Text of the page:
A section of a switchgear and protection book pdf switchgear panel, in this case, used to control on-board casino boat power generation. Oil-filled equipment allowed arc energy to be contained and safely controlled.
By the early 20th century, a switchgear line-up would be a metal-enclosed structure with electrically operated switching elements, using oil circuit breakers. The technology has been improved over time and can now be used with voltages up to 1,100 kV. The switchgear on the low-voltage side of the transformers may be located in a building, with medium-voltage circuit breakers for distribution circuits, along with metering, control, and protection equipment. One of the basic functions of switchgear is protection, which is interruption of short-circuit and overload fault currents while maintaining service to unaffected circuits. Switchgear also provides isolation of circuits from power supplies. Switchgear is also used to enhance system availability by allowing more than one source to feed a load.
The first models were very primitive: all components were simply fixed to a wall. Later they were mounted on wooden panels. This led to a further improvement, because the switching and measuring devices could be attached to the front, while the wiring was on the back. Switchgear for lower voltages may be entirely enclosed within a building.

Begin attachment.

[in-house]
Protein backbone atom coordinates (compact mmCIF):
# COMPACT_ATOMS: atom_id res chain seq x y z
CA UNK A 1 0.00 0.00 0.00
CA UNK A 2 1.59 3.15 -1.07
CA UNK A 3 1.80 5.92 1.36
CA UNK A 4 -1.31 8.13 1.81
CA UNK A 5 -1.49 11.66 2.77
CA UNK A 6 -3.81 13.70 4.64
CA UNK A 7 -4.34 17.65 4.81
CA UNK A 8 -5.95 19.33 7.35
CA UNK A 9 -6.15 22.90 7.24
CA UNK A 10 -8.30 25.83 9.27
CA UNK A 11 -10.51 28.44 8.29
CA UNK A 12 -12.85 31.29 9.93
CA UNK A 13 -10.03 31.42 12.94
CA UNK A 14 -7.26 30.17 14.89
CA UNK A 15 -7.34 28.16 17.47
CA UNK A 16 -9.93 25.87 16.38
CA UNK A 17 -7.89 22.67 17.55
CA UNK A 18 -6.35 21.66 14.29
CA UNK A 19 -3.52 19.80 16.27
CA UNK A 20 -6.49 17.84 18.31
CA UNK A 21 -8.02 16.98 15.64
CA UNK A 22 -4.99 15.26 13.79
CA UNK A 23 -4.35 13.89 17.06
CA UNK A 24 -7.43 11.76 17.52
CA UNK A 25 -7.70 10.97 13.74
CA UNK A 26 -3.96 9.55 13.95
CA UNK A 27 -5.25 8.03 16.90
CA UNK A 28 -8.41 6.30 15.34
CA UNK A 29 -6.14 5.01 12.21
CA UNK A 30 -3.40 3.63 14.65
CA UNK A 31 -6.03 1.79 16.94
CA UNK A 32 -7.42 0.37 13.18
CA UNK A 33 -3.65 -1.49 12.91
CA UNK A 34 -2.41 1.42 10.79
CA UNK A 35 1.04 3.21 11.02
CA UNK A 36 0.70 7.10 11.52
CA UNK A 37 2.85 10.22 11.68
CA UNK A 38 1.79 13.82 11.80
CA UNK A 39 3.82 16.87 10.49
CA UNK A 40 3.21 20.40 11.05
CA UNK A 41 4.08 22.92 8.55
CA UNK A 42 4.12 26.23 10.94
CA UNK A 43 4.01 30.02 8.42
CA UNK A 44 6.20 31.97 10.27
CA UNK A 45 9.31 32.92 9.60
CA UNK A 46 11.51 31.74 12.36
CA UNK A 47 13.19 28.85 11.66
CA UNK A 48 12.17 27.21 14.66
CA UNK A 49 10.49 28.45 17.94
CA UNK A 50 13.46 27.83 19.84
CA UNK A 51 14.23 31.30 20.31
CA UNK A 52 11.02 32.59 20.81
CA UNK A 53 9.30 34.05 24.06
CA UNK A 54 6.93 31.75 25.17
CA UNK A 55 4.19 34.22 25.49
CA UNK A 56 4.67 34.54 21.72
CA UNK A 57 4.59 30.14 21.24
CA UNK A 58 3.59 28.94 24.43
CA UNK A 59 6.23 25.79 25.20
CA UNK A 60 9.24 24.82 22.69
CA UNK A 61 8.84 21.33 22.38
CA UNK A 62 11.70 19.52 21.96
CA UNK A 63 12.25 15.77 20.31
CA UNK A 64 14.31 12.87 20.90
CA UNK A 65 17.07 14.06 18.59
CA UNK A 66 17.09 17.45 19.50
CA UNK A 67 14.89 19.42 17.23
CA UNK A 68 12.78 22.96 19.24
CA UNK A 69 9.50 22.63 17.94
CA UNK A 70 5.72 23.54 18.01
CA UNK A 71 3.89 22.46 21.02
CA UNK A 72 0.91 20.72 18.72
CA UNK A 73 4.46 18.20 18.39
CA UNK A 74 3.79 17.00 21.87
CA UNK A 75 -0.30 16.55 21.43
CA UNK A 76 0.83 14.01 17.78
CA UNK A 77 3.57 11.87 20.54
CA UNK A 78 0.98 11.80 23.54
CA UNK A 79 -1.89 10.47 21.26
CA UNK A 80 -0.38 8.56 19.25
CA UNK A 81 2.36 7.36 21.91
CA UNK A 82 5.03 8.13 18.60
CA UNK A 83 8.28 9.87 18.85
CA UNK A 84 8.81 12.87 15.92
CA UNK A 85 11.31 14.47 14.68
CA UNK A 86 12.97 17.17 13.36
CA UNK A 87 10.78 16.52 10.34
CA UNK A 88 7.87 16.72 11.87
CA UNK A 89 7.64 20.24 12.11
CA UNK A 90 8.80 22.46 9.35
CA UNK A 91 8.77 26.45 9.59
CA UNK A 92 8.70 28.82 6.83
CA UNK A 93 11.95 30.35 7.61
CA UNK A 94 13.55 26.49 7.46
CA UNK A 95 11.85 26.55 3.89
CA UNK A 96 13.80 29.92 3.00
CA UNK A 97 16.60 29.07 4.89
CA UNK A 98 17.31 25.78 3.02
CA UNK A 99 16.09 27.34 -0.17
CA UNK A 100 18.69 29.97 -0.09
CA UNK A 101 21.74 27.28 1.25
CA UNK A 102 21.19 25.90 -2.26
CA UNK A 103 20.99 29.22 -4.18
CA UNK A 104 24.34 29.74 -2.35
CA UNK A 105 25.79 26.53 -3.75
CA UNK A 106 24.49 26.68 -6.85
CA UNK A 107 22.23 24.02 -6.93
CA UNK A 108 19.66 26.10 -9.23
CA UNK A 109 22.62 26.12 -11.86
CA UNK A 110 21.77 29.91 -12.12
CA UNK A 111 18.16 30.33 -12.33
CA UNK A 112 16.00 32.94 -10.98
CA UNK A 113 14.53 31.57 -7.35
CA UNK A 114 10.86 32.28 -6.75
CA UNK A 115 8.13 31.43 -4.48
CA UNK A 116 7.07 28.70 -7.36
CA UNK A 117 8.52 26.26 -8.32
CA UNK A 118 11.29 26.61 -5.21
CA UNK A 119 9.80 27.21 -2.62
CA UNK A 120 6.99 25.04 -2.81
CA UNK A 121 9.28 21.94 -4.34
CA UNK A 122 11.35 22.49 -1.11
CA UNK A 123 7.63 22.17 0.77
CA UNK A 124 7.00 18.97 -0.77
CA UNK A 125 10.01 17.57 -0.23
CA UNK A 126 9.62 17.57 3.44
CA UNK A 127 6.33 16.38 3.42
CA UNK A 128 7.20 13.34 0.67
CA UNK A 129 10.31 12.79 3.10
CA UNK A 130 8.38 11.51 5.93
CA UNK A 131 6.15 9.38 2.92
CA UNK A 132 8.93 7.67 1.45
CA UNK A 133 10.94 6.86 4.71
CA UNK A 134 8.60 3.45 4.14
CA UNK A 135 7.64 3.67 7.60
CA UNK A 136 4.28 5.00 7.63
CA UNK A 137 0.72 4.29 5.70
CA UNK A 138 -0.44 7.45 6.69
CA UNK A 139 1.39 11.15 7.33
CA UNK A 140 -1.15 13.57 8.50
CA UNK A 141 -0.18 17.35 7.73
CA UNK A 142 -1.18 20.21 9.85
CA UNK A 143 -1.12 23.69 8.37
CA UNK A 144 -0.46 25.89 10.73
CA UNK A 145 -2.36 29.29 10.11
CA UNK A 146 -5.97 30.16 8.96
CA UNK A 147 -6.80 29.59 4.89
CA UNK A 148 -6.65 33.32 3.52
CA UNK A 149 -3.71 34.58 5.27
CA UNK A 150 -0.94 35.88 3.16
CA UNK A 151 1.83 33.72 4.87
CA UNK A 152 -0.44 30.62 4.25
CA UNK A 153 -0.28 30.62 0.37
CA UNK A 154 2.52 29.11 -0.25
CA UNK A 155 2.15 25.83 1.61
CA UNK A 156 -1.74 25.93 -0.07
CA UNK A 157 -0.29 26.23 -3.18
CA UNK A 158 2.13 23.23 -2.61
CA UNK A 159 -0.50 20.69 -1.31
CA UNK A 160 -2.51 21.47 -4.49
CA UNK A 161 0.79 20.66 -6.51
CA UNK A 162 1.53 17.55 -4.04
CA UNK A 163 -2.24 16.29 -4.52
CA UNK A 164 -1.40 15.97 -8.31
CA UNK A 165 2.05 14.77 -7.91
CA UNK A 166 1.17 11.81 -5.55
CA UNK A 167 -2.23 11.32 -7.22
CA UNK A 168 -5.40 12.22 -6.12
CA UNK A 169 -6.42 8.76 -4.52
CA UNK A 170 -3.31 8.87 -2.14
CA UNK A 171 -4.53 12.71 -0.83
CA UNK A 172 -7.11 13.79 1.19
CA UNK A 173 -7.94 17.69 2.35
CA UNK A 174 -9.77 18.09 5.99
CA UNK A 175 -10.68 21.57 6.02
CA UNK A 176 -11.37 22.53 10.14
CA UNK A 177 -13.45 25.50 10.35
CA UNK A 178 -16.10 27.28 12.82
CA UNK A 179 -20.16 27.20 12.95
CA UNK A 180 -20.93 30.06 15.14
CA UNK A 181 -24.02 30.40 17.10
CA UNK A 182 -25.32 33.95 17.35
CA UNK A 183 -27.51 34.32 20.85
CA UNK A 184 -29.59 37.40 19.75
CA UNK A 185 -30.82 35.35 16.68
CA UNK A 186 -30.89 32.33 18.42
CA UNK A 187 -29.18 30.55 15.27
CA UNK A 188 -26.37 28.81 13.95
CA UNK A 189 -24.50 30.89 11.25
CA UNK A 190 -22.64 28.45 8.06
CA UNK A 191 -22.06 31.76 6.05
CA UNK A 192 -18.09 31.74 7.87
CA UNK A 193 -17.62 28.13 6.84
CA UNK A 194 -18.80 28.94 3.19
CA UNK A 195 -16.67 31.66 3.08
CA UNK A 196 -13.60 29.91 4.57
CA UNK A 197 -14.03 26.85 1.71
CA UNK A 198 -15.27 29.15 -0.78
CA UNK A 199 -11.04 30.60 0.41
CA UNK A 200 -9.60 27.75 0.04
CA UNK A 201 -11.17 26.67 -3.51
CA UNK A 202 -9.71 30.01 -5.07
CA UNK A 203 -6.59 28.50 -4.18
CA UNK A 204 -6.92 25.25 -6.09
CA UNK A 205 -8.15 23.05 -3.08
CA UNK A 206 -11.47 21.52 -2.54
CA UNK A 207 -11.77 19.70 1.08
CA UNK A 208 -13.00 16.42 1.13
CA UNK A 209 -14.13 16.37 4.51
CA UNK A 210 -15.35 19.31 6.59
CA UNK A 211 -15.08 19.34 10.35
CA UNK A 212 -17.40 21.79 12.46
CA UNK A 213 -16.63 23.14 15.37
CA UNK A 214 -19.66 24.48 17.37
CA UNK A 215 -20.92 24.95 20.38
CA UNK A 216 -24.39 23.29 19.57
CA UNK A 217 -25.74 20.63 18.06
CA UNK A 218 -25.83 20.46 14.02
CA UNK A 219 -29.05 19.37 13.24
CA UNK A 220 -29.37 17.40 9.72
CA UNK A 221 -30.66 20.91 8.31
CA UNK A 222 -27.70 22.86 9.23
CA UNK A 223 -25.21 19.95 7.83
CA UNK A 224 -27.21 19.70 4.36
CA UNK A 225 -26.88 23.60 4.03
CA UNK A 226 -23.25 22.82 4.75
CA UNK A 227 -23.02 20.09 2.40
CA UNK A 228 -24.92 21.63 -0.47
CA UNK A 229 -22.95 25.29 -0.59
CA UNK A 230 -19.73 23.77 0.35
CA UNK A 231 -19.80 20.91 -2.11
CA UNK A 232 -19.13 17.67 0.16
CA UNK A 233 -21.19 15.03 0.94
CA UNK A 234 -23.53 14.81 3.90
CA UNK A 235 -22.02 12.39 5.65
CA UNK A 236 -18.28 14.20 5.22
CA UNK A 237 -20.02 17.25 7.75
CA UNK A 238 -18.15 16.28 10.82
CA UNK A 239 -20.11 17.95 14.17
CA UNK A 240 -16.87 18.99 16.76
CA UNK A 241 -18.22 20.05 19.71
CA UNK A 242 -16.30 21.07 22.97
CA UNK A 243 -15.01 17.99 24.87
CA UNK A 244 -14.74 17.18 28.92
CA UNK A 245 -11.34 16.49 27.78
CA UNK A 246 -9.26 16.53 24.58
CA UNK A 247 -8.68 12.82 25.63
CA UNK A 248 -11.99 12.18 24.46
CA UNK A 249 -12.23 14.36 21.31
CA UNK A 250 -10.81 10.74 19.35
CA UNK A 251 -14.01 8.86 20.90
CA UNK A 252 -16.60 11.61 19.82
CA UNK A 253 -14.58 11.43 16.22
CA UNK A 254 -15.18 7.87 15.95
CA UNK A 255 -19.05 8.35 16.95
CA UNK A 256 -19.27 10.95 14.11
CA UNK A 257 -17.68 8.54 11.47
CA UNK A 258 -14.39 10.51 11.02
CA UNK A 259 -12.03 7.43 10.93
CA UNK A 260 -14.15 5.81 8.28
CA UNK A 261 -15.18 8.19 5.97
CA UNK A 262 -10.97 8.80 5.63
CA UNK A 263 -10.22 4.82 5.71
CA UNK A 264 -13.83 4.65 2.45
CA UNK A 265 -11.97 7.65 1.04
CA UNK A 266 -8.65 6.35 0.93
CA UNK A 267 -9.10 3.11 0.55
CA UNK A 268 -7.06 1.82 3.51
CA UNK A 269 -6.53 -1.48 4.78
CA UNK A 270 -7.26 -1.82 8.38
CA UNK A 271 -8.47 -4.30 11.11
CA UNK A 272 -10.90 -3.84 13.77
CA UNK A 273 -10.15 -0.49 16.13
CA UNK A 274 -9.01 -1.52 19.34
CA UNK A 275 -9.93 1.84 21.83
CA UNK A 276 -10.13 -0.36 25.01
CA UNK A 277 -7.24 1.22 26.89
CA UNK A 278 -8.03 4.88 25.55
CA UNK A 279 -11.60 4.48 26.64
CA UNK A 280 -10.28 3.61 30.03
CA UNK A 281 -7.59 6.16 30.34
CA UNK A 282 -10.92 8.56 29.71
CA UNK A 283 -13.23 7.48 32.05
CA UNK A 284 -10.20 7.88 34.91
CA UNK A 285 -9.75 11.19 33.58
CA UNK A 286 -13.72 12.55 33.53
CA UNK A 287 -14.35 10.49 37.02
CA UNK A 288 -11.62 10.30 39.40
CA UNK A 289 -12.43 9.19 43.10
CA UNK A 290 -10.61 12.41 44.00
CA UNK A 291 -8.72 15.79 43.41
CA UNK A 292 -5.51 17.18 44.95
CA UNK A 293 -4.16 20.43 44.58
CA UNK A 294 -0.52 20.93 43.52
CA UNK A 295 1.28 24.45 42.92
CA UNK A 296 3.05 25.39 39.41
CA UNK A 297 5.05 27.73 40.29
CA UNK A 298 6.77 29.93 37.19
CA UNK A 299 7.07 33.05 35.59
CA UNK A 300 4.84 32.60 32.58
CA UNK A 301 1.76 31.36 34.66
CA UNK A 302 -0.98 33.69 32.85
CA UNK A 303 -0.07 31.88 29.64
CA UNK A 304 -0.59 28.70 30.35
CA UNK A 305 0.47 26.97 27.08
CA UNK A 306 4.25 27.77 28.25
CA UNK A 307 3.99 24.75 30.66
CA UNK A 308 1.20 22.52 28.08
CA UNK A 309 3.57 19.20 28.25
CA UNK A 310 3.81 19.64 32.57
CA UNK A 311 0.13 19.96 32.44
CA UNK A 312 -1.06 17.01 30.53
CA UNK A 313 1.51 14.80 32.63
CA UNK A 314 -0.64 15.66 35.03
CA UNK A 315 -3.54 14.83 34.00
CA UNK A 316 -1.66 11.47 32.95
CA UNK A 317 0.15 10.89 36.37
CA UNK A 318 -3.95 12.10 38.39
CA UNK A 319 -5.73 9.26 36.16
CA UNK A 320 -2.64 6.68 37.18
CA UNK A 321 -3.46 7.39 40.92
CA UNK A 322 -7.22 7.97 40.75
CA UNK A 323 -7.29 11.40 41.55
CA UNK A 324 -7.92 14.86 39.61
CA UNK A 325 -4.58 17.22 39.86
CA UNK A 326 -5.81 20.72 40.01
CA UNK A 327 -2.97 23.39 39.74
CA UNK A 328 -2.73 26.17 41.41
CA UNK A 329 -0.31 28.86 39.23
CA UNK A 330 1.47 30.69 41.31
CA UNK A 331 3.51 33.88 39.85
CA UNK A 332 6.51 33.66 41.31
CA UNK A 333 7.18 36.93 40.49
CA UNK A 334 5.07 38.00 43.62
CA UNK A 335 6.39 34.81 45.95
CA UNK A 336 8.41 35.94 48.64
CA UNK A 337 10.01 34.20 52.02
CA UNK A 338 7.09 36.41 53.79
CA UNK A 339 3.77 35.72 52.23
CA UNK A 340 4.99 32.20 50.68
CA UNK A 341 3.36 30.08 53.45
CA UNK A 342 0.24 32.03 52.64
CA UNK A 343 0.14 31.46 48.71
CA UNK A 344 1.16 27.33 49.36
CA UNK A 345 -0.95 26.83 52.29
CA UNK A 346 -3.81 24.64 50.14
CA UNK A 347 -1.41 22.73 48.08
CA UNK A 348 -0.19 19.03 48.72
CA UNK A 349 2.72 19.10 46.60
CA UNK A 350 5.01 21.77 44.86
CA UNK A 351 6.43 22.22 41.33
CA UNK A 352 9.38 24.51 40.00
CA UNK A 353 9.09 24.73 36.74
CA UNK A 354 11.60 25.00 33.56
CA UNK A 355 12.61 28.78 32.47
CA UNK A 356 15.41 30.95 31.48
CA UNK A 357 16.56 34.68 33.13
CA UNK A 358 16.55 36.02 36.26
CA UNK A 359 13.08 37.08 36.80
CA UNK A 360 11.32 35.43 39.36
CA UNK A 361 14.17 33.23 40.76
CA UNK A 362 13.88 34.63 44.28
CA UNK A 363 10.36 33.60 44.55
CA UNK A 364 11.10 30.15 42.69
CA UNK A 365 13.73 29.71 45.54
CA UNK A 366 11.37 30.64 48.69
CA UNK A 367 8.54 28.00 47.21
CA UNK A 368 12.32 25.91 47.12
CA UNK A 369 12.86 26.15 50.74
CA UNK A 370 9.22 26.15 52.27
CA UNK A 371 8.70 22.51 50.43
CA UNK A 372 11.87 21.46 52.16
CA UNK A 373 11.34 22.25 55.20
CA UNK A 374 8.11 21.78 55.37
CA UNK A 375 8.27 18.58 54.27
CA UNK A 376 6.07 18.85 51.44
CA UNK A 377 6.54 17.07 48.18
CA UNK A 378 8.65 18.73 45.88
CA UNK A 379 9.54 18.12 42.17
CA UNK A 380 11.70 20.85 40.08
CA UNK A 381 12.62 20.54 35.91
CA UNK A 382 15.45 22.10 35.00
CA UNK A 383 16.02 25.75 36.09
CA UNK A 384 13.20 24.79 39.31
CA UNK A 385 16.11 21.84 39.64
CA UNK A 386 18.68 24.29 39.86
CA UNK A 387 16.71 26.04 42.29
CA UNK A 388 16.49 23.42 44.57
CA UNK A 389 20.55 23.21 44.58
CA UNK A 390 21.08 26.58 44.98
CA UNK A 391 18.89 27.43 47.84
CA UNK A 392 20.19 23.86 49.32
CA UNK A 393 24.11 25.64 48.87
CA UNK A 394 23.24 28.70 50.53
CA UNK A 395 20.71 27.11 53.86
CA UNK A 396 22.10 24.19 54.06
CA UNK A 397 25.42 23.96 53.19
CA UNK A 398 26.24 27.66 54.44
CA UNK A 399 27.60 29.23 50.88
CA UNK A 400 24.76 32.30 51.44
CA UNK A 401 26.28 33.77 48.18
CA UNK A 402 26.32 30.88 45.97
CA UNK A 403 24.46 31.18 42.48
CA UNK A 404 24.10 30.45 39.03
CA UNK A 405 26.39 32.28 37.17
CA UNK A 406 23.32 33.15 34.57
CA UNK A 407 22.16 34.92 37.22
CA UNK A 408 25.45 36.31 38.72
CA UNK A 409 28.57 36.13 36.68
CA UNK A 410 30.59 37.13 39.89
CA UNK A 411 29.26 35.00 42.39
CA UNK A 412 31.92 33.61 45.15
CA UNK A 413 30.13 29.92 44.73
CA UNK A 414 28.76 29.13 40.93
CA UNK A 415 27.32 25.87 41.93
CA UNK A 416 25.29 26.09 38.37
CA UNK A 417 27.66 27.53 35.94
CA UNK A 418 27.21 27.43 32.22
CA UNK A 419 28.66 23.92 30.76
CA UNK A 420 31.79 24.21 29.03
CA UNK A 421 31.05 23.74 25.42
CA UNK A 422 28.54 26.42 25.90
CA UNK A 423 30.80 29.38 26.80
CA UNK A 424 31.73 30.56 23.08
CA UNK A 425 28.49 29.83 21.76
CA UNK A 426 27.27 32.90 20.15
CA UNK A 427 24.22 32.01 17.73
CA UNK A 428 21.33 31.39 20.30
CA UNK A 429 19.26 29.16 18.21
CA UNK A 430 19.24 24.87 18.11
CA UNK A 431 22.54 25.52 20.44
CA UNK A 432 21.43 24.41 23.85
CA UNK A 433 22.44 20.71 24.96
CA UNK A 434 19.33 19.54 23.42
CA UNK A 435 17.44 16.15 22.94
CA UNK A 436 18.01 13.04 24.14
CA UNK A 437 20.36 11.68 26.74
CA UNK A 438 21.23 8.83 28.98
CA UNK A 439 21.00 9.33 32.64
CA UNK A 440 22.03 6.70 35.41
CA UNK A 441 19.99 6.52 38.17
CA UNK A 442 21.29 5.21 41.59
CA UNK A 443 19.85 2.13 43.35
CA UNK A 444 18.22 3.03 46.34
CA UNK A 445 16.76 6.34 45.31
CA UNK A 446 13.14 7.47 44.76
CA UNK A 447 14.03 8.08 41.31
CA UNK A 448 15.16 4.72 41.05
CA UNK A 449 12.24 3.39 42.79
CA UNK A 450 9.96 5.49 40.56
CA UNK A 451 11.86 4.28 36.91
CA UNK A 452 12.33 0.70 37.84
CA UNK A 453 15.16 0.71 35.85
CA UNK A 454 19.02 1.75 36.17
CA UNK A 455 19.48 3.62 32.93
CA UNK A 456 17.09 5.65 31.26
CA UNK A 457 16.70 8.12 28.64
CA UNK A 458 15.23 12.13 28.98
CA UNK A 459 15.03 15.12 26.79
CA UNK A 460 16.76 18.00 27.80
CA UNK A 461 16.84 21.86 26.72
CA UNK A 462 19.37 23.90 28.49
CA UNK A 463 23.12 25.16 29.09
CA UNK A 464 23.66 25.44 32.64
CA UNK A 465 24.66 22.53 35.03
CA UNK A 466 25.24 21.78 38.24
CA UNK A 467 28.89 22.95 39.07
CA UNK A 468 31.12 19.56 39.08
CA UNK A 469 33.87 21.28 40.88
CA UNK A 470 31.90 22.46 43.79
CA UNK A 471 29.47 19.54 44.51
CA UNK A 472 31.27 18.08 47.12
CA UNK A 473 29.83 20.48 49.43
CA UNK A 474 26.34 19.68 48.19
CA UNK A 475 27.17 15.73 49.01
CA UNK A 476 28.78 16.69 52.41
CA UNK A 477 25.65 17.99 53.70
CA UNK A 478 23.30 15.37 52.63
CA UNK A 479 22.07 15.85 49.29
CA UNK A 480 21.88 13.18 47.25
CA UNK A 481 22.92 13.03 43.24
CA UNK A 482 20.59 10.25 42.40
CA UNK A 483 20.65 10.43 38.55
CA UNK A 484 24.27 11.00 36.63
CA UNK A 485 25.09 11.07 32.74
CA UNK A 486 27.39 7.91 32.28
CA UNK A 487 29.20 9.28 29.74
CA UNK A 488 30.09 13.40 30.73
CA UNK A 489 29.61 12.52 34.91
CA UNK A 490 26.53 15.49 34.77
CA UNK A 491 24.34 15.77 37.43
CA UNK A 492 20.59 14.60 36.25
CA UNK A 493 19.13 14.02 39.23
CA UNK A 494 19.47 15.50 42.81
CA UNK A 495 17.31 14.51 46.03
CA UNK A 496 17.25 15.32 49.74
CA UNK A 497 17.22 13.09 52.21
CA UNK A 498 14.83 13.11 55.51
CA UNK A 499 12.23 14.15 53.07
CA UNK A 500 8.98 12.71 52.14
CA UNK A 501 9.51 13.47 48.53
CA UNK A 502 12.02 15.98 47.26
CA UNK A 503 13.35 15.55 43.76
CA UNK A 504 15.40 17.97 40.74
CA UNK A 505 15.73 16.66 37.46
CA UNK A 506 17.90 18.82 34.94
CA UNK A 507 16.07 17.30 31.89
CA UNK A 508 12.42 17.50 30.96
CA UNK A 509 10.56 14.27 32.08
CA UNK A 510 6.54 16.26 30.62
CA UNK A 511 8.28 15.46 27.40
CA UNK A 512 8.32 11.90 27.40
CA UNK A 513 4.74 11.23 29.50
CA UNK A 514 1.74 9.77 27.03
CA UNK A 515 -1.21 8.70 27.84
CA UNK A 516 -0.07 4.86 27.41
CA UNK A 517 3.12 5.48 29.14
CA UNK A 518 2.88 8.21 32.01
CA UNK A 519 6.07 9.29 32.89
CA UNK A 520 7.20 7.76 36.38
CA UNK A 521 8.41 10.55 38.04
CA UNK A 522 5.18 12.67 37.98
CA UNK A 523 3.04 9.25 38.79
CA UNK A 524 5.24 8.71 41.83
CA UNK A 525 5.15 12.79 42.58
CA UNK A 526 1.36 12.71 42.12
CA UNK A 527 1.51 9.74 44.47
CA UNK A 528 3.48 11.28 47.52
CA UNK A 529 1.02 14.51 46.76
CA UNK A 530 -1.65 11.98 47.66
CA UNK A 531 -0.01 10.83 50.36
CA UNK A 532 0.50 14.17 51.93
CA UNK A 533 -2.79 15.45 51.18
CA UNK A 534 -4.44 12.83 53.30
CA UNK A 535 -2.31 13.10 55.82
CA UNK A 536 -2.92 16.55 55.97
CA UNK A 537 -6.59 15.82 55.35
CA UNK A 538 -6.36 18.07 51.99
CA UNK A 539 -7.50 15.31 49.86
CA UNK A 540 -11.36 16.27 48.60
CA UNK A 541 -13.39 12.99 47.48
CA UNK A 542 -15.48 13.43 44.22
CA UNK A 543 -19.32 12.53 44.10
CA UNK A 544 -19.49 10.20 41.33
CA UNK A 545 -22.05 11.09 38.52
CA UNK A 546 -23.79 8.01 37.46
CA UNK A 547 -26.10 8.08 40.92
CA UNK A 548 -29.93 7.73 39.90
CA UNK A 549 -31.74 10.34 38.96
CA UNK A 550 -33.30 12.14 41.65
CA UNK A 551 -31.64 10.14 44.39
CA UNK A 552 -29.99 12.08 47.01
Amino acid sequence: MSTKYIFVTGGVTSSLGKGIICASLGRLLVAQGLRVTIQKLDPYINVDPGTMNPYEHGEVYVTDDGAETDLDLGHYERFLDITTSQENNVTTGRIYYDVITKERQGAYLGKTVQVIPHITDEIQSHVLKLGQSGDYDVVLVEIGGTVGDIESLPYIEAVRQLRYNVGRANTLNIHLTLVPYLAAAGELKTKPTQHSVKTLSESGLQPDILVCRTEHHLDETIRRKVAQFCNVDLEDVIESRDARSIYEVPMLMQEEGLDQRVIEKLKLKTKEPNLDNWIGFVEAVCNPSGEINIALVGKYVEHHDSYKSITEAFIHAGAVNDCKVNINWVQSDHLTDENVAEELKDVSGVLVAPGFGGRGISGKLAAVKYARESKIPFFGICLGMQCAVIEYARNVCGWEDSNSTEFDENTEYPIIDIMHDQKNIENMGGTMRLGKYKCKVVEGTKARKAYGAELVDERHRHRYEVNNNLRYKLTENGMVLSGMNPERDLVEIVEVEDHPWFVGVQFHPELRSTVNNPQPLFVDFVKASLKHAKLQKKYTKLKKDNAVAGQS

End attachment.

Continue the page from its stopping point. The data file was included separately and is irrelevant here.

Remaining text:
Gas-insulated switchgear saves space compared with air-insulated equipment, although the equipment cost is higher. Oil insulated switchgear presents an oil spill hazard. Switches may be manually operated or have motor drives to allow for remote control. A switchgear may be a simple open-air isolator switch or it may be insulated by some other substance.
Other common types are oil or vacuum insulated switchgear. The combination of equipment within the switchgear enclosure allows them to interrupt fault currents of thousands of amps. Oil circuit breakers rely upon vaporization of some of the oil to blast a jet of oil along the path of the arc. Mineral oil has better insulating property than air. This highly compressed gas bubble around the arc prevents re-striking of the arc after current reaches zero crossing of the cycle. The oil circuit breaker is one of the oldest type of circuit breakers.
As the length of the sustainable arc is dependent on the available voltage, the elongated arc will eventually exhaust itself. Alternatively, the contacts are rapidly swung into a small sealed chamber, the escaping of the displaced air thus blowing out the arc. Circuit breakers are usually able to terminate all current flow very quickly: typically between 30 ms and 150 ms depending upon the age and construction of the device. It is characterized by a compact and modular design, which encompasses several different functions in one module.